ASU football cautious of improved, upset-minded WSU

[caption id="attachment_23051" align="aligncenter" width="600" caption="CHANCES WANING: Members of the ASU football team watch the action against Washington in early October. The Sun Devils host Washington State on Saturday, their first home game since Sept. 25, and must win four of their last five to qualify for a bowl game. (Photo by Scott Stuk)"][gallery]

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Momentum in sports is a powerful thing. Teams that have it on their side are bound to do good things.

There hasn’t been much momentum in Pullman during the Paul Wulff era.

There have been just four wins in three seasons and it has been over a year since Washington State has defeated an FBS opponent.

When a program falls as far down as WSU has recently, momentum may not always be measured in wins and losses.

In the Cougars’ case, they have only a win over Montana State on their record this season, but have been slowly building momentum and are vastly improved from the beginning of the year.

Coming off a lackluster performance against California last Saturday, ASU can’t overlook a hungry Cougars team if they don’t want to fall victim to an upset on Homecoming in Tempe.

“They are a football team, that as you watch from the beginning of the season ‘til now is unbelievable,” ASU coach Dennis Erickson said. “You have to give credit to Paul Wulff and his coaching staff. They have done a great job.”

While WSU has struggled to run the football this season, the Cougars’ passing game has been improved.

Led by sophomore quarterback Jeff Tuel, WSU is fifth in the Pac-10 in passing yards per game.

Freshman wide receiver Marquess Wilson leads the conference with 796 receiving yards and junior Jared Karstetter is eighth with 479.

“Offensively they have a lot of weapons,” Erickson said. “They spread people out and take advantage of the great receivers they have. Jeff Tuel is a good, young quarterback.

“They are scoring points against everybody. Their [offensive] front is playing good and they are getting the ball out quick.”

Under offensive coordinator Todd Sturdy, WSU runs an offense that has a lot of the same principles of ASU’s variation of the spread offense that Noel Mazzone installed this season.

“A lot of the same things we attempt to do offensively,” Erickson said. “Get the ball out and get it up field.”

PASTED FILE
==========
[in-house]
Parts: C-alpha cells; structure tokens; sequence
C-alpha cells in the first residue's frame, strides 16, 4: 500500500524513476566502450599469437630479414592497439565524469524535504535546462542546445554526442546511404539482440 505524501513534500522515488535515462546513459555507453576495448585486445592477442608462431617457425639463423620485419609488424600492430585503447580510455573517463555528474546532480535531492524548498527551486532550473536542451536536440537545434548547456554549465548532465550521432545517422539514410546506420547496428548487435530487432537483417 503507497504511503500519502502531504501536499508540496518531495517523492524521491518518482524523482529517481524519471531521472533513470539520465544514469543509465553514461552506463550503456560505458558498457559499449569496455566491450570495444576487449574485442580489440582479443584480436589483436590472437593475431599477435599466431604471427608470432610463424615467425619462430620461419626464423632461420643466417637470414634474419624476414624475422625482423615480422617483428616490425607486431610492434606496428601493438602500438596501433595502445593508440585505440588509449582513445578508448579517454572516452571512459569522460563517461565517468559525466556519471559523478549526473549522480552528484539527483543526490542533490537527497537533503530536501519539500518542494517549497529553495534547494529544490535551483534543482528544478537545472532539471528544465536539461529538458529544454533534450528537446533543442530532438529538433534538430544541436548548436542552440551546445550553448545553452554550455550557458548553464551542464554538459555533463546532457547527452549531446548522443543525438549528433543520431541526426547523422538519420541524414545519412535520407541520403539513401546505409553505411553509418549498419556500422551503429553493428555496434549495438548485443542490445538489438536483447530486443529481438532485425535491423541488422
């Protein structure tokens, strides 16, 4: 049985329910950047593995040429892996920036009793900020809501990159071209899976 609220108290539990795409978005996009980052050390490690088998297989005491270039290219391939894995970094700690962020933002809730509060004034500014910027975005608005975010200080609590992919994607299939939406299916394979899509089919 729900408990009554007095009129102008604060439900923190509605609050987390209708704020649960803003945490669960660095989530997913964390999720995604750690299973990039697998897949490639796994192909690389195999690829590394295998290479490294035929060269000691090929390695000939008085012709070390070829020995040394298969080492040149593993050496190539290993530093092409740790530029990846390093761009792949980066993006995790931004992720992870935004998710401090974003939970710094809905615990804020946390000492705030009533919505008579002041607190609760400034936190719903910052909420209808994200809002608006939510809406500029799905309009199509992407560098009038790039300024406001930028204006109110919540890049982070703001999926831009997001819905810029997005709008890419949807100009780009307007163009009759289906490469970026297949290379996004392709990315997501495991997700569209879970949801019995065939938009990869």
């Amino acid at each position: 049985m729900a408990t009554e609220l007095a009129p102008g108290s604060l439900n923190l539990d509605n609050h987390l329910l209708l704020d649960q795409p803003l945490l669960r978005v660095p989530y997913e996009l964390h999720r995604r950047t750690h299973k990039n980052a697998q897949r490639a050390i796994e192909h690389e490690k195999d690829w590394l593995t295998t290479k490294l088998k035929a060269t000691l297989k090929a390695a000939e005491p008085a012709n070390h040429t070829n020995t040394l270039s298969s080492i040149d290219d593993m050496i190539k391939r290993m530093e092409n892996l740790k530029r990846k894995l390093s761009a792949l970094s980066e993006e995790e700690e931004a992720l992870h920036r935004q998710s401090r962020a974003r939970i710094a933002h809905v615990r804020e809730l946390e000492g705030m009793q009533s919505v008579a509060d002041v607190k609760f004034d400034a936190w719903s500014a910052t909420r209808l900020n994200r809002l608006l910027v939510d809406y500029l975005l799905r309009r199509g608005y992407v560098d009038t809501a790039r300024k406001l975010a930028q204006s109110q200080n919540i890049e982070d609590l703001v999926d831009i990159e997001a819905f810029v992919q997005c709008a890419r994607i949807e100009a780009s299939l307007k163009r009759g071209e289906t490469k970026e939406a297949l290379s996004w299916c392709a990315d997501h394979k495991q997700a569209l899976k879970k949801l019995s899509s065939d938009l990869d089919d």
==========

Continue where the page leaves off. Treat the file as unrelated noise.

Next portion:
While the Cougars are improved offensively, the same can’t be said about the defense.  WSU is dead last in the NCAA in total defense and give up 487 yards per game.

A lot of the struggles can be blamed on youth.  WSU starts three freshmen and three sophomores on defense.

In time, that youth will improve and get better.  Erickson sees that starting to occur for the Cougars.

“They play a lot of young players that are playing really well,” Erickson said. “They have a safety, Deone Bucannon, a true freshman who is playing really well, as well as [freshman linebacker] C. J. Mizell.”

Facing a young defense may be what ASU needs to get its offense back on track after failing to score an offensive touchdown last week.

Earlier in the week, Erickson announced that he will simplify the offense to take some of the load off of redshirt junior quarterback Steven Threet.

“It’s a matter of making the decision-making process easier,” Threet said. “There are a lot of things, even just run plays and getting the ball to our [wide receivers] as well. Just trying to execute the system well.”

The Sun Devils are favored by three touchdowns against WSU, but momentum is a funny thing.  ASU will have to get its momentum back to avoid the upset.

“We’re going to have to play very good to win the game,” Erickson said. “If you watch them against Oklahoma State and now against Stanford they are a lot better team, especially defensively. They played Stanford, Oregon, and Arizona pretty good.”

Reach the reporter at andrew.gruman@asu.edu


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